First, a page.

New Boat: Grand Banks 72 Aleutian SC | Southern Boating — The South& s Largest Boating Magazine | Boats and Yacht Catalog

New Boat: Grand Banks 72 Aleutian SC | Southern Boating — The South& s Largest Boating Magazine

27 Апр 2014 | Author: | No comments yet »
Grand Banks Aleutian boat

cruiser adds even more volume and fun.

Specifications

LOA: 72 0

Beam: 19 10

Draft: 5 4

Displacement: 120,000 lbs. (half load)

Power: 2 x Caterpillar C18 ACERT

Top/Cruising Speed: 23.8/18.5 knots

Range: 1,000nm @ 10 knots

Price: Inquire at your Grand Banks

authorized dealer

Contact

Grand Banks

Seattle, WA 98199

206-352-0116

grandbanks.com

Stepping aboard the 72SC at Goat Island Marina, we were impressed by the sheer size of the redesigned aft deck. Even with built-in settees and a long, teak dining table for eight, there is still ample room to add more outdoor seating. Headroom is 6 8 beneath the flybridge deck overhead, which was extended to provide more coverage. Add canvas and you’ve effectively doubled your enclosed entertaining space on board. Further wind protection is provided by the Plexiglas doors that close off the generous walkarounds on each side of the boat.

A new, ergonomic spiral stairway, located just outside the saloon doors, leads up to the flybridge above. “Extending the aft deck gave us a lot more room to do that,” David said.

The flybridge deck now has room to mount Jet Skis or kayaks aft of the dinghy, launched by the 1,300-pound Steelhead davit. Lower the toys and you open up even more space for entertaining aloft, served by a wet bar with icemaker and a standard Miele electric grill. Forward is a comfortable seating area and upper helm, shaded by the optional hard top, which sports a small awning extension aft.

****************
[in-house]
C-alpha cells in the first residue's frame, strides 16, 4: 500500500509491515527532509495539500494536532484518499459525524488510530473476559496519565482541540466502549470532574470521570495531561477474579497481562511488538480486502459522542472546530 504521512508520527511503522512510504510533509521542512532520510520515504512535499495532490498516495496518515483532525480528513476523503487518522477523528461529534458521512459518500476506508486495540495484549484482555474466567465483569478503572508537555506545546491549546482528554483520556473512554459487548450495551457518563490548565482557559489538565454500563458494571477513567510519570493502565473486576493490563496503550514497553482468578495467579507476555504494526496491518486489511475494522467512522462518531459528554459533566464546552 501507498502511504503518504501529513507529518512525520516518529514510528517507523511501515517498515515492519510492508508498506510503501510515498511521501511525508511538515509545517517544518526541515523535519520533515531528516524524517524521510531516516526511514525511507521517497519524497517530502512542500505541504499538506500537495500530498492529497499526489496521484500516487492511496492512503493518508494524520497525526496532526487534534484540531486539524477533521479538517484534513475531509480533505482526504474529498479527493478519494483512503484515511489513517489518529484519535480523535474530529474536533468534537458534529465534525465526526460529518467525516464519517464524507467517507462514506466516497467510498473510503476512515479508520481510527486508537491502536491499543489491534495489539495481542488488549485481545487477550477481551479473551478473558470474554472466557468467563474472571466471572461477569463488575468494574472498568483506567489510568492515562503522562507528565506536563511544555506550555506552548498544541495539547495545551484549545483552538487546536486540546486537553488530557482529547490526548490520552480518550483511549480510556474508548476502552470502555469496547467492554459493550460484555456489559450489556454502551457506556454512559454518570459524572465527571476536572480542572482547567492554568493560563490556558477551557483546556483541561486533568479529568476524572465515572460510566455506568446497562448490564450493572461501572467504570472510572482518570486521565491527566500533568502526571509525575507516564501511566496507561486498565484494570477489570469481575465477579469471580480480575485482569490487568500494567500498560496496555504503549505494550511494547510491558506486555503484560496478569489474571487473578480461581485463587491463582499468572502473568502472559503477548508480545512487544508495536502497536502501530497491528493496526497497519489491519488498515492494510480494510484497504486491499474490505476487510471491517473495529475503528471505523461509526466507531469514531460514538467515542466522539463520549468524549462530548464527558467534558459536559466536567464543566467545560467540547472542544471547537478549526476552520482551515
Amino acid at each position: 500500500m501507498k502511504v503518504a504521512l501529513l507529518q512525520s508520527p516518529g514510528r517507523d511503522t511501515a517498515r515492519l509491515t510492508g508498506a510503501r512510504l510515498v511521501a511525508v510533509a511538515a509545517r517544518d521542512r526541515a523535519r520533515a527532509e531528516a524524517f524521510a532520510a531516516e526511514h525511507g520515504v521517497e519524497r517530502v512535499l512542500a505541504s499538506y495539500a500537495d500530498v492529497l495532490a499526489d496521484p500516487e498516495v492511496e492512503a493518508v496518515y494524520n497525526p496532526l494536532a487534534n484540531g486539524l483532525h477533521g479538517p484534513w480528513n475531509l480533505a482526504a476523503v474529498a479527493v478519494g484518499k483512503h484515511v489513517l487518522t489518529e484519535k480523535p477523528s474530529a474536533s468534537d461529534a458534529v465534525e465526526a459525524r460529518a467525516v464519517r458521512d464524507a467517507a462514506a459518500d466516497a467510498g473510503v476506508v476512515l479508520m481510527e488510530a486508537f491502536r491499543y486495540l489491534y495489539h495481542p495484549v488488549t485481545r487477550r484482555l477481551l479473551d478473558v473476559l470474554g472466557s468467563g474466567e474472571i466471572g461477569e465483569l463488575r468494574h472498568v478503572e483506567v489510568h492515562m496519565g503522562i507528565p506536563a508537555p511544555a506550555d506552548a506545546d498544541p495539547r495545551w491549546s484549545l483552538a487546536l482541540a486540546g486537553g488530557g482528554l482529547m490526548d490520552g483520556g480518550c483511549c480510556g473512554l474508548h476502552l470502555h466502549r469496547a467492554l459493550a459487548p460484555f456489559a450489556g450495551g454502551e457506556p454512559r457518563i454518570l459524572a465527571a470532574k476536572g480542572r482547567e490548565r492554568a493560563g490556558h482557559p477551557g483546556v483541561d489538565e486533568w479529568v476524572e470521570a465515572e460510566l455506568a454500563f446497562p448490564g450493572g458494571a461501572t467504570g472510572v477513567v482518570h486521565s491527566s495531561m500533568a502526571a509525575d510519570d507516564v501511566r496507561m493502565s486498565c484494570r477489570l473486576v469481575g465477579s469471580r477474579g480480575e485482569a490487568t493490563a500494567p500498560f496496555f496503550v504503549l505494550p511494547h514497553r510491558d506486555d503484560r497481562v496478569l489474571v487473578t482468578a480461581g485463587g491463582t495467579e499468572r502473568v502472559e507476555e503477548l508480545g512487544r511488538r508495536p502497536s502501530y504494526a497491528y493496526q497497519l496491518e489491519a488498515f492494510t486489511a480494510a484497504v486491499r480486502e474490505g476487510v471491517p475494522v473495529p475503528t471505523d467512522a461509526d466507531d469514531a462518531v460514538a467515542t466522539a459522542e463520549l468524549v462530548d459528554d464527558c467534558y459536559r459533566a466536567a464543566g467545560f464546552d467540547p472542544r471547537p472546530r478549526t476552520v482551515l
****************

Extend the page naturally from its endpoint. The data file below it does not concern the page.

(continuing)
Grand Banks Aleutian boat

A second, enclosed stairway leads down to the wheelhouse, which is much the same handsome “inner sanctum” as on the 72RP, although Grand Banks has made a couple of owner-friendly “tweaks”. There now is a second pilothouse door, so both side decks are instantly accessible. (Our test boat had remote docking controls for the Naiad bow and optional stern thruster forward on the Portuguese bridge.) The design team also added a new return to the galley counter, expanding food-preparation space.

The large saloon has a fresh new look thanks to the use of modular furniture instead of the usual nautical built-ins. Our test boat even had a recliner sofa, perfect for kicking back and watching the pop-up flat-screen TV opposite. But while the overall ambiance is more contemporary, the fine furniture-quality woodwork is signature Grand Banks. The builder sources first-grade teak direct, buying whole trees and kiln-drying them for 21 days. “We made a conscious decision to put the higher-quality teak and other materials on board,” said David.

High-end equipment, such as Stidd seats and Sub Zero refrigerator drawers, is an important part of the Grand Banks brand. “It’s all top stuff – not just in the Aleutian series, but on all the boats we build,” he explained, adding that if you start taking quality products out of the boat in the interest of saving cost, at some point it stops being a Grand Banks.

On the lower deck, the hand-crafted teak woodwork and cabinetry provides a rich backdrop for contemporary touches like shoji screens over enlarged port lights, which fill the cabins with diffused light. The fixtures and hardware are substantial throughout, as is typical on a Grand Banks. Each drawer and hanging locker we peeked in closed with a solid “click”.